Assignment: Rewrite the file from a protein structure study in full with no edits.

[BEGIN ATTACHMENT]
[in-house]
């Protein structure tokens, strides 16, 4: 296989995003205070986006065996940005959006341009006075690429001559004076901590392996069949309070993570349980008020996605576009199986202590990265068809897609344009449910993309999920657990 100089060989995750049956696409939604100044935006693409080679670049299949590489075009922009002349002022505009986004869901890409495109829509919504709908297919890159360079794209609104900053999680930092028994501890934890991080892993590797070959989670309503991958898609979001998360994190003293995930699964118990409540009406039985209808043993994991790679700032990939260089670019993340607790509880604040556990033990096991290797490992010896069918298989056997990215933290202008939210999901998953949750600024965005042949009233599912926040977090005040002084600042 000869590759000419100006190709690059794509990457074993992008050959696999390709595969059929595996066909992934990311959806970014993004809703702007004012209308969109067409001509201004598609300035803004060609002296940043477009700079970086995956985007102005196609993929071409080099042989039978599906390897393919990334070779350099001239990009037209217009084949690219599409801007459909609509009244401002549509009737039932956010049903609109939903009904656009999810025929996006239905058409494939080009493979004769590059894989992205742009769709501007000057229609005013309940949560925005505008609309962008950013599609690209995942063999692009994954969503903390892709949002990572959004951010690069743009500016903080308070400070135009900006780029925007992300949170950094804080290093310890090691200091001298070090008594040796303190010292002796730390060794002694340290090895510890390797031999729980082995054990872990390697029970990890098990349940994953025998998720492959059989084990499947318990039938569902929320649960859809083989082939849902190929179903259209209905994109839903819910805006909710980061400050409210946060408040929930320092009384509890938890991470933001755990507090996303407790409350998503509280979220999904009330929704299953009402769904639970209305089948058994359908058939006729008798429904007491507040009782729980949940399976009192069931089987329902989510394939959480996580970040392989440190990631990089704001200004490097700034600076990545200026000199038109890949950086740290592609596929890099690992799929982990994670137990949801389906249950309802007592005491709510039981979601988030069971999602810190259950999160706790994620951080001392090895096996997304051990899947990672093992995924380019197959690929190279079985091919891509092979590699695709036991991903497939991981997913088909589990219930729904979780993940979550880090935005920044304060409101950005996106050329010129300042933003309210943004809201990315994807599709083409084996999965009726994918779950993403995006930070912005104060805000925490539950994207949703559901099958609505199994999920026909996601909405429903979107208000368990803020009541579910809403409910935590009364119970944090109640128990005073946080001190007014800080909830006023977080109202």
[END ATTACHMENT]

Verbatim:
[in-house]
């Protein structure tokens, strides 16, 4: 296989995003205070986006065996940005959006341009006075690429001559004076901590392996069949309070993570349980008020996605576009199986202590990265068809897609344009449910993309999920657990 100089060989995750049956696409939604100044935006693409080679670049299949590489075009922009002349002022505009986004869901890409495109829509919504709908297919890159360079794209609104900053999680930092028994501890934890991080892993590797070959989670309503991958898609979001998360994190003293995930699964118990409540009406039985209808043993994991790679700032990939260089670019993340607790509880604040556990033990096991290797490992010896069918298989056997990215933290202008939210999901998953949750600024965005042949009233599912926040977090005040002084600042 000869590759000419100006190709690059794509990457074993992008050959696999390709595969059929595996066909992934990311959806970014993004809703702007004012209308969109067409001509201004598609300035803004060609002296940043477009700079970086995956985007102005196609993929071409080099042989039978599906390897393919990334070779350099001239990009037209217009084949690219599409801007459909609509009244401002549509009737039932956010049903609109939903009904656009999810025929996006239905058409494939080009493979004769590059894989992205742009769709501007000057229609005013309940949560925005505008609309962008950013599609690209995942063999692009994954969503903390892709949002990572959004951010690069743009500016903080308070400070135009900006780029925007992300949170950094804080290093310890090691200091001298070090008594040796303190010292002796730390060794002694340290090895510890390797031999729980082995054990872990390697029970990890098990349940994953025998998720492959059989084990499947318990039938569902929320649960859809083989082939849902190929179903259209209905994109839903819910805006909710980061400050409210946060408040929930320092009384509890938890991470933001755990507090996303407790409350998503509280979220999904009330929704299953009402769904639970209305089948058994359908058939006729008798429904007491507040009782729980949940399976009192069931089987329902989510394939959480996580970040392989440190990631990089704001200004490097700034600076990545200026000199038109890949950086740290592609596929890099690992799929982990994670137990949801389906249950309802007592005491709510039981979601988030069971999602810190259950999160706790994620951080001392090895096996997304051990899947990672093992995924380019197959690929190279079985091919891509092979590699695709036991991903497939991981997913088909589990219930729904979780993940979550880090935005920044304060409101950005996106050329010129300042933003309210943004809201990315994807599709083409084996999965009726994918779950993403995006930070912005104060805000925490539950994207949703559901099958609505199994999920026909996601909405429903979107208000368990803020009541579910809403409910935590009364119970944090109640128990005073946080001190007014800080909830006023977080109202």